Congress also has an important role to play. First, more attentive oversight will improve our understanding of the means and frequency of patent trolls’ efforts to hijack the ITC. Congress can also enact legislation to make sure the ITC intervenes on behalf of actual domestic industries and not fly-by-night operators looking to make a quick buck. Additionally, it can direct that the ITC give proper consideration to the potential harms from exclusion orders and refrain from imposing import bans unless they actually serve the broader public interest. In fact, the Advancing America’s Interests Act was recently introduced. This bill would require patent trolls to prove their patent led to the adoption or development of products that actually incorporate the patent, as well as require the ITC to consider the public interest before it enacts exclusion orders.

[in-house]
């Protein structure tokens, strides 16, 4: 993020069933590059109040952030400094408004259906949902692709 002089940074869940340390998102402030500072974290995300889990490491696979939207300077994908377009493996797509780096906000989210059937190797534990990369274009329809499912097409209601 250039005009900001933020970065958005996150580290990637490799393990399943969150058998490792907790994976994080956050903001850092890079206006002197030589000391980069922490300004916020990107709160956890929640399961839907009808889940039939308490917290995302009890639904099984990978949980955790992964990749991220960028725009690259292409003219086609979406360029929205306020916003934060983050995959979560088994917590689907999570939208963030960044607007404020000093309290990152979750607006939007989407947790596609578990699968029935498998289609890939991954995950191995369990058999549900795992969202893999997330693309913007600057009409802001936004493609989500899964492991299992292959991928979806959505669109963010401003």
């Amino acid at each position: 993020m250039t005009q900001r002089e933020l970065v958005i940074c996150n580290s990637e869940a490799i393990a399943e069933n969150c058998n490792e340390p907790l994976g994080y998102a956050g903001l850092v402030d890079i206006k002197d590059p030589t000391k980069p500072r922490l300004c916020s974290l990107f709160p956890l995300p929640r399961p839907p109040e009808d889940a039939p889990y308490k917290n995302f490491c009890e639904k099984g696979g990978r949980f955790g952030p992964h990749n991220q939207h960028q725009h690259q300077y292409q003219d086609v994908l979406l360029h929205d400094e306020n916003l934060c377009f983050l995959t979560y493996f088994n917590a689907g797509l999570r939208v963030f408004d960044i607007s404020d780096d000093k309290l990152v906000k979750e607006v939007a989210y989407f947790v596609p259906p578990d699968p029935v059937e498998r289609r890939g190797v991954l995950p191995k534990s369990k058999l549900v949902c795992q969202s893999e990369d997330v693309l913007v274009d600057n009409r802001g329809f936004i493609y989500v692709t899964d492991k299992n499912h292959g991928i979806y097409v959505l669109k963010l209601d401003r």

With products and supply chains destined to become ever more complex, the ITC must adapt. It must discard policies that undermine its invaluable role in promoting economic growth, innovation, and fair trade.
Dr. Peter Watson is president and CEO of Dwight Group, LLC. He served as the chairman of the U.S. International Trade Commission and at the White House as director of Asian Affairs at the National Security Council. He also served as president & CEO of the Overseas Private Investment Corporation. For several years, Watson was a visiting professor at St. Peter’s College, Oxford University and a non-resident expert at the Brookings Institute. Her Majesty Queen Elizabeth II honored Dr. Watson with the decoration as commander of the New Zealand Order of Merit.